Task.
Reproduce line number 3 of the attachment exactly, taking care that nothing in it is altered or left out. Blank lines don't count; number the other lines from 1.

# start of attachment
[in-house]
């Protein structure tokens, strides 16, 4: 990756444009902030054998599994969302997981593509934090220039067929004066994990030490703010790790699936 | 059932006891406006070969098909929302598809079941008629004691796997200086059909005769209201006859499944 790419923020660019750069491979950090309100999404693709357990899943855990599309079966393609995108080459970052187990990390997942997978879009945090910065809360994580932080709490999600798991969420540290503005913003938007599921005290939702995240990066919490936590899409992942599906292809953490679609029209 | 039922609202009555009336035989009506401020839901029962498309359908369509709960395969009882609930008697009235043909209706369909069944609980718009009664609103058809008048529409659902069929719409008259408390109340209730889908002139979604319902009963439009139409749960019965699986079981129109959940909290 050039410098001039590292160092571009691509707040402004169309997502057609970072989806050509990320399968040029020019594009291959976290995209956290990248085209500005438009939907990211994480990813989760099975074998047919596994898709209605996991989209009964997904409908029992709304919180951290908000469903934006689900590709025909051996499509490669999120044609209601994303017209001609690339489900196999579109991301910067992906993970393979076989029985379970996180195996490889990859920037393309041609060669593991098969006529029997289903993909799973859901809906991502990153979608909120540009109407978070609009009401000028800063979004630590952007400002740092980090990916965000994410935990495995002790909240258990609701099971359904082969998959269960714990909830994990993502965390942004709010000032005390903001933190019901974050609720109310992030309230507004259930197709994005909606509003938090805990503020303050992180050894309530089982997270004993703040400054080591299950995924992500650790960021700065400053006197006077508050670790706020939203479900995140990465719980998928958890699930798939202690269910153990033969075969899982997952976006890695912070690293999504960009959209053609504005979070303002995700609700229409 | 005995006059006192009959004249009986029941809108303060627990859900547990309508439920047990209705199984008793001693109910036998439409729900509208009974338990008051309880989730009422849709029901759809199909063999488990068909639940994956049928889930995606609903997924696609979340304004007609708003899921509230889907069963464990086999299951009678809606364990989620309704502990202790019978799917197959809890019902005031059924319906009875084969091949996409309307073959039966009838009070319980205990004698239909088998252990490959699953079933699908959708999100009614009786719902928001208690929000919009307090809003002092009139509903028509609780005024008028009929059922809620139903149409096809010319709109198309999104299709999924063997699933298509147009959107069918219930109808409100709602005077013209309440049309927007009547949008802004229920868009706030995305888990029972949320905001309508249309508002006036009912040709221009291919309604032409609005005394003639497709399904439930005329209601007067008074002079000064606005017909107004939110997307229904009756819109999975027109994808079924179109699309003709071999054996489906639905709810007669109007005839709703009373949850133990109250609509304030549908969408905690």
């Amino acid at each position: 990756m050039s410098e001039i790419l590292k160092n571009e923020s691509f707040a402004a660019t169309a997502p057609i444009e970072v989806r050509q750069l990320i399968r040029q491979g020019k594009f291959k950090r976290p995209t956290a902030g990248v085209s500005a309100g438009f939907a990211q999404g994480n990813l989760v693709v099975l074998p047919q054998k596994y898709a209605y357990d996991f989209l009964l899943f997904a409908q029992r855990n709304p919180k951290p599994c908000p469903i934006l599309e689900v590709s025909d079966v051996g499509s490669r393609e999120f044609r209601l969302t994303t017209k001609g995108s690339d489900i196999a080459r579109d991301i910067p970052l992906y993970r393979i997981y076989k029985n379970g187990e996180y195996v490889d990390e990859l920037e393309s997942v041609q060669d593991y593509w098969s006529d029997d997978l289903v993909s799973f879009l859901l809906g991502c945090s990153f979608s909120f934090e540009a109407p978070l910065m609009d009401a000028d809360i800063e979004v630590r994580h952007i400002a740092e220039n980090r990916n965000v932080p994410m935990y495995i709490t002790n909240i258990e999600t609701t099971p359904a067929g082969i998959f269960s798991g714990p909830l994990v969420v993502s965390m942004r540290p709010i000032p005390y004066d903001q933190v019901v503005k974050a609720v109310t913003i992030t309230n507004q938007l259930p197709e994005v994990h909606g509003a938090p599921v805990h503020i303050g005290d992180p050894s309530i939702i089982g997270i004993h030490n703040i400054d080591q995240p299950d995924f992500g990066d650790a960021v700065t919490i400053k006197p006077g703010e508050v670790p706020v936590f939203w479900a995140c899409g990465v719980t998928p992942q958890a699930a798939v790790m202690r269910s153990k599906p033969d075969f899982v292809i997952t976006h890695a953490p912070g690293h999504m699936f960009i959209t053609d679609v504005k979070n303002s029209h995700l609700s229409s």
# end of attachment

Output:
């Amino acid at each position: 990756m050039s410098e001039i790419l590292k160092n571009e923020s691509f707040a402004a660019t169309a997502p057609i444009e970072v989806r050509q750069l990320i399968r040029q491979g020019k594009f291959k950090r976290p995209t956290a902030g990248v085209s500005a309100g438009f939907a990211q999404g994480n990813l989760v693709v099975l074998p047919q054998k596994y898709a209605y357990d996991f989209l009964l899943f997904a409908q029992r855990n709304p919180k951290p599994c908000p469903i934006l599309e689900v590709s025909d079966v051996g499509s490669r393609e999120f044609r209601l969302t994303t017209k001609g995108s690339d489900i196999a080459r579109d991301i910067p970052l992906y993970r393979i997981y076989k029985n379970g187990e996180y195996v490889d990390e990859l920037e393309s997942v041609q060669d593991y593509w098969s006529d029997d997978l289903v993909s799973f879009l859901l809906g991502c945090s990153f979608s909120f934090e540009a109407p978070l910065m609009d009401a000028d809360i800063e979004v630590r994580h952007i400002a740092e220039n980090r990916n965000v932080p994410m935990y495995i709490t002790n909240i258990e999600t609701t099971p359904a067929g082969i998959f269960s798991g714990p909830l994990v969420v993502s965390m942004r540290p709010i000032p005390y004066d903001q933190v019901v503005k974050a609720v109310t913003i992030t309230n507004q938007l259930p197709e994005v994990h909606g509003a938090p599921v805990h503020i303050g005290d992180p050894s309530i939702i089982g997270i004993h030490n703040i400054d080591q995240p299950d995924f992500g990066d650790a960021v700065t919490i400053k006197p006077g703010e508050v670790p706020v936590f939203w479900a995140c899409g990465v719980t998928p992942q958890a699930a798939v790790m202690r269910s153990k599906p033969d075969f899982v292809i997952t976006h890695a953490p912070g690293h999504m699936f960009i959209t053609d679609v504005k979070n303002s029209h995700l609700s229409s």